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Responders with the Unified Command conduct an overflight assessment of the Francis Scott Key Bridge collapse in Baltimore, Maryland, March 29, 2024. The Key Bridge was struck by the Singapore-flagged cargo ship Dali early morning on March 26, 2024. (Unified Command courtesy photo)

Responders with the Unified Command conduct an overflight assessment of the Francis Scott Key Bridge collapse in Baltimore, Maryland, March 29, 2024. Unified Command Photo

City of Baltimore Pursuing Legal Action Against ‘Dali’ Stakeholders Over Key Bridge Collapse

Mike Schuler
Total Views: 2508
April 15, 2024

Baltimore City Mayor Brandon M. Scott confirmed that the city is taking legal action against stakeholders of the containership Dali in response to the far-reaching impact of the Key Bridge collapse.

The Singapore-flagged Dali is suspected of losing power before it collided with a pillar of the Francis Scott Key Bridge early on March 26, causing the bridge to collapse and killing six workers on the bridge at the time. The cause of the accident is under investigation by the NTSB and Coast Guard.

The incident has resulted considerable economic impacts on businesses, employees, and the city relying on the Port of Baltimore.

Scott announced on Monday that the city has retained the services of trial firms DiCello Levitt and Philadelphia’s Saltz Mongeluzzi Bendesky Trial Lawyers to spearhead the legal pursuit. The primary aim is to “hold the wrongdoers responsible.”

The city’s legal action will focus on holding all culpable entities accountable for the disaster, including the owner, charterer, manager/operator, and “manufacturer” of the M/V Dali, and any other potentially liable third parties.

The M/V Dali is owned by Grace Ocean Private and managed by Synergy Marine Group, both based in Singapore, and is chartered Maersk. It was built in 2015 by Hyundai Heavy Industries in South Korea.

Thea announcement comes as the FBI has reportedly opened a criminal investigation into the incident.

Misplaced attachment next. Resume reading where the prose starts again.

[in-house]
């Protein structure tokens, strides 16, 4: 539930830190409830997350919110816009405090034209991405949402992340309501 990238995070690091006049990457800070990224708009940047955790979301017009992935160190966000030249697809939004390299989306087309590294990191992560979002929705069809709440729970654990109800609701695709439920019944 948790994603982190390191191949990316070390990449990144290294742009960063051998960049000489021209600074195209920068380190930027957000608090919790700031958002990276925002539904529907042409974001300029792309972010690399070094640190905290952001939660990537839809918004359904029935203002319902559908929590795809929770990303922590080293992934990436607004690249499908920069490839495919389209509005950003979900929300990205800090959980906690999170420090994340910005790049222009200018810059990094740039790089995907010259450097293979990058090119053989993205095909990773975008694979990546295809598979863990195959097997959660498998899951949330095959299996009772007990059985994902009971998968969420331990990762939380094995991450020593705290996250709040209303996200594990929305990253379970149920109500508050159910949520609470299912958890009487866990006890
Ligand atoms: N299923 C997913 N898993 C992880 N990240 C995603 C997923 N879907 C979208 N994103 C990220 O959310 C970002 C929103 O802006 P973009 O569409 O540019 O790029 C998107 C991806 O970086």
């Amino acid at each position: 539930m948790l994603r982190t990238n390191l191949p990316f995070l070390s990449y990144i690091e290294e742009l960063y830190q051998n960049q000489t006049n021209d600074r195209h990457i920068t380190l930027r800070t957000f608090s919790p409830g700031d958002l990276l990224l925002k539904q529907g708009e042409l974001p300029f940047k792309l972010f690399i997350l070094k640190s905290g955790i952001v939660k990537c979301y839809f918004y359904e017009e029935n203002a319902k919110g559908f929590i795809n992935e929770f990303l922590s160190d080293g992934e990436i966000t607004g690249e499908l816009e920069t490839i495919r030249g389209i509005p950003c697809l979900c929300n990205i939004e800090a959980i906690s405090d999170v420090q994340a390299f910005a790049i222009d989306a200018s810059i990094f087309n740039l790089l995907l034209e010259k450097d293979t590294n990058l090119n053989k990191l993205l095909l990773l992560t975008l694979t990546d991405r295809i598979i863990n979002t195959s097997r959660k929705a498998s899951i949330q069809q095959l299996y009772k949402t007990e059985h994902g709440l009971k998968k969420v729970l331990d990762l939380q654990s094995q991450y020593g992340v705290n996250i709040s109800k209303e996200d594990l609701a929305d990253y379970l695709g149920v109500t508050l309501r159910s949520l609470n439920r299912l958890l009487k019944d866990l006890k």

“We are continuing to do everything in our power to support everyone impacted here and will continue to recognize the human impact this event has had,” said Mayor Brandon M. Scott. “Part of that work needs to be seeking recourse from those who may potentially be responsible, and with the ship’s owner filing a petition to limit its liability mere days after the incident, we need to act equally as quickly to protect the City’s interests.”

City Solicitor Ebony M. Thompson echoed these sentiments. “It is time to hold the M/V Dali’s owner, charterer, manager/operator, manufacturer, and others accountable for the City’s substantial and ongoing economic losses arising from this tragedy, as well as for the unimaginable distress they have caused to the City’s residents, businesses, workers, and their families,” she said.

Adam Levitt, co-founder at DiCello Levitt, said they intend to bring significant economic and environmental loss claims on behalf of the City of Baltimore and its residents. “We need to hold these entities accountable for the emotional toll and the substantial financial losses that the City of Baltimore and its residents are facing,” he said.

The city’s legal representation will also include the Law Department’s Chief of Affirmative Litigation, Sara Gross.

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